Four Stages of Dementia: The Final Stage

According to the Alzheimers Association, CTE is a brain disease that typically occurs after repeated traumatic brain injuries . Its progressive and fatal and is associated with concussions and repeated blows to the head from sports, accidents, or other incidents. People who have had a TBI in early to midlife are 200% to 400% more likely to develop dementia later in their lives, and it appears the risk may increase for those who have had several TBIs. The disease is progressive and doctors can track four stages of CTE as the patient moves through them.

CTE is a progressive change in the brain characterized by inflammation in the nervous system and the abnormal build-up of a protein called tau. The condition can lead to memory loss, confusion, impaired judgment, aggression, depression, and, eventually, full-blown dementia. – The Alzheimers Society, United Kingdom

CTEs biological signature is the development of tangles of a toxic build-up of a protein called tau in the crevasses in the brains wrinkles . Only through an autopsy of the brain can it be determined if someone has had CTE and not another type of neurodegenerative disorder or brain injury.

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The Second Stage: Moderate Alzheimers Dementia

In most cases of moderate Alzheimers dementia, the disease has spread to areas of the brain that control language, reasoning, sensory processing, and conscious thought, causing previous symptoms to become more pronounced.

Damage to the brain can make it difficult for people to say what theyre thinking or complete basic tasks, such as paying bills.

But they may still remember important details about their personal history.

This is typically the longest stage, potentially lasting for many years.

Symptoms of this period may include:

  • Increased memory loss and confusion, including forgetting names or personally significant events
  • Trouble recognizing family and friends
  • Inability to learn new things or cope with new situations
  • Hallucinations, delusions, and paranoia
  • Behavioral problems, such as moodiness or inappropriate anger outbursts
  • Restlessness, agitation, anxiety, tearfulness, and increased risk of wandering, especially in the late afternoon or evening

Stages Of Frontotemporal Dementia

The rate at which FTD progresses varies greatly and research has found that the differences between different types of FTD become less obvious as dementia progresses. Those who originally exhibited symptoms of behavioural variants may eventually experience language difficulties and similarly, a person originally diagnosed with a language variant of FTD will typically develop behavioural problems. The symptoms and signs of behavioural variant frontotemporal dementia are generally unaware of their behaviour and will rely on their loved ones to identify new and unusual characteristics.


Unlike Alzheimers, the early stage of frontotemporal dementia doesnt usually affect memory or cognitive functioning. Someone with FTD may go walking without obvious purpose but, unlike someone with Alzheimers, will return home without getting lost.

During the early stages of behavioural FTD, changes to personality and behaviour become noticeable. Typical behavioural changes include:

  • Becoming uncharacteristically selfish or apathetic
  • Acting impulsively
  • Confusion regarding the meaning of familiar words,
  • Difficulty in finding the right word
  • Difficulty with recognising familiar objects


In the later stages of all types of FTD, more structures of the brain become damaged. Someone living with later stages of FTD usually experiences symptoms that are similar to the later stages of Alzheimers disease such as:

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Stage : Very Mild Changes No Dementiaquality Of Life: Little To No Impact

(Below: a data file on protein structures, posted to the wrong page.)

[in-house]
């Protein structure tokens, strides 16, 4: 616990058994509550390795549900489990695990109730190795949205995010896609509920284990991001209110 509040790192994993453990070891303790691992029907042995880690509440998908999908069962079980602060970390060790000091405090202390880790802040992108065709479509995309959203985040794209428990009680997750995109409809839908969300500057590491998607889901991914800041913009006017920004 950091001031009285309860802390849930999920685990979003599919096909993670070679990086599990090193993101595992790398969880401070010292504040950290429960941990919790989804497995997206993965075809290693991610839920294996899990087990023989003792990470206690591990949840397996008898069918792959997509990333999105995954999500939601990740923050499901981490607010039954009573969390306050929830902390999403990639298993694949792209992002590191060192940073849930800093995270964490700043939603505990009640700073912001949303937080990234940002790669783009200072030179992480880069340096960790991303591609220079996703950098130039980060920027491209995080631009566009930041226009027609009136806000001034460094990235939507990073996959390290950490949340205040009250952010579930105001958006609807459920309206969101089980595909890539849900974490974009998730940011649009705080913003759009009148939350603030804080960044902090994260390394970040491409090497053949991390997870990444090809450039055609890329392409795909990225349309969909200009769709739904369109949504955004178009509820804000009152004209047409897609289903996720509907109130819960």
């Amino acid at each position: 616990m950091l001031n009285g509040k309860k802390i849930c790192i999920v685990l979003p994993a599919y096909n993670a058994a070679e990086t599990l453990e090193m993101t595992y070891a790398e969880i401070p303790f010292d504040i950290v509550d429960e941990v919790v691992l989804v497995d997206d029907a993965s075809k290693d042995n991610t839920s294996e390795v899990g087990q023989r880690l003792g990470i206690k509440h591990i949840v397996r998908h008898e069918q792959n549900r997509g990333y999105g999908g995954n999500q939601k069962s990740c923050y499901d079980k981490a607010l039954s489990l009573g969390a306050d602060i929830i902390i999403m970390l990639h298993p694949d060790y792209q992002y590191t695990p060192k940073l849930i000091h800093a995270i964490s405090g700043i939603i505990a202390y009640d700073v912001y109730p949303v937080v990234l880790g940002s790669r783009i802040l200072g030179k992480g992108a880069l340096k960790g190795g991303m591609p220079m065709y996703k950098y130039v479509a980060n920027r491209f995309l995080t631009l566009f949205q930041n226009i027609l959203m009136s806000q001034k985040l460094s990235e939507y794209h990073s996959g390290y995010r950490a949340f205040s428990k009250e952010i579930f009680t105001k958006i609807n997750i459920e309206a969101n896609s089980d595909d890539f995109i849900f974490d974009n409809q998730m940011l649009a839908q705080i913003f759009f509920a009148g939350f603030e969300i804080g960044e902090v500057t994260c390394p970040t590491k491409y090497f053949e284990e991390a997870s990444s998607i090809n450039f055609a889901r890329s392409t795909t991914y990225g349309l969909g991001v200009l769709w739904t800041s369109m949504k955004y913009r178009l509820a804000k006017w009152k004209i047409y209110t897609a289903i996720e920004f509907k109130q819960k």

You still might not notice any changes in your loved one. Youll see daily memory problems that look like a normal part of aging. You may see:

  • Some difficulty finding the right words.
  • The ability to make up for memory problems, such as substituting one word for another.
  • Normal functioning in the home, community, and workplace.

How You Can Help:

As with Stage 1, start to plan now. Use our tools to help your loved one document his or her values and priorities about the type of care wanted during the various stages of dementia.

You can also watch for new signs that you may not have seen before.

The Right Level Of Care For Each Of The 7 Stages Of Dementia

The four stages of dementia. Reprinted from reference 11 ...

As your loved ones dementia progresses, their needs and your responsibilities as a caregiver will also grow. That means putting more time and energy into your role, but it also means a greater emotional demand. You should plan in advance for what becoming a caregiver might mean to you. Although many people find it rewarding, it often has a negative impact on the caregivers finances, relationships, and their emotional and physical health.

Planning ahead is one of the most important things you can do for your loved one. It allows them to make important decisions for themselves. Most people dont want to be a burden to their loved ones. They do have choices other than staying in their current home or going into a nursing home. The right kind of senior living offers a level of medical and assisted care that will meet the growing needs of the resident. Giving your loved one access to professional dementia care according to their growing needs is the best thing for you and for them.

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End Stage Of Dementia

At the final stage of dementia, the brain has significantly atrophied, and seniors are mute and bed-bound. But, says Warchol, they still have their five senses intact and can respond and engage with anyone who stimulates them. We can help them feel loved, safe, warm, and engaged, or they can feel hopeless, frightened, and in pain if we dont treat them like human beings, she says.

Because even at this end stage, seniors are still capable of tracking with you as long as you bring activities down to the sensory level.

Abilities remain at every stage, says Warchol. Learning the characteristics of each stage can help the senior stay meaningfully engaged.

Phases Of The Condition

Some of the features of dementia are commonly classified into three stages or phases. It is important to remember that not all of these features will be present in every person, nor will every person go through every stage. However, it remains a useful description of the general progression of dementia.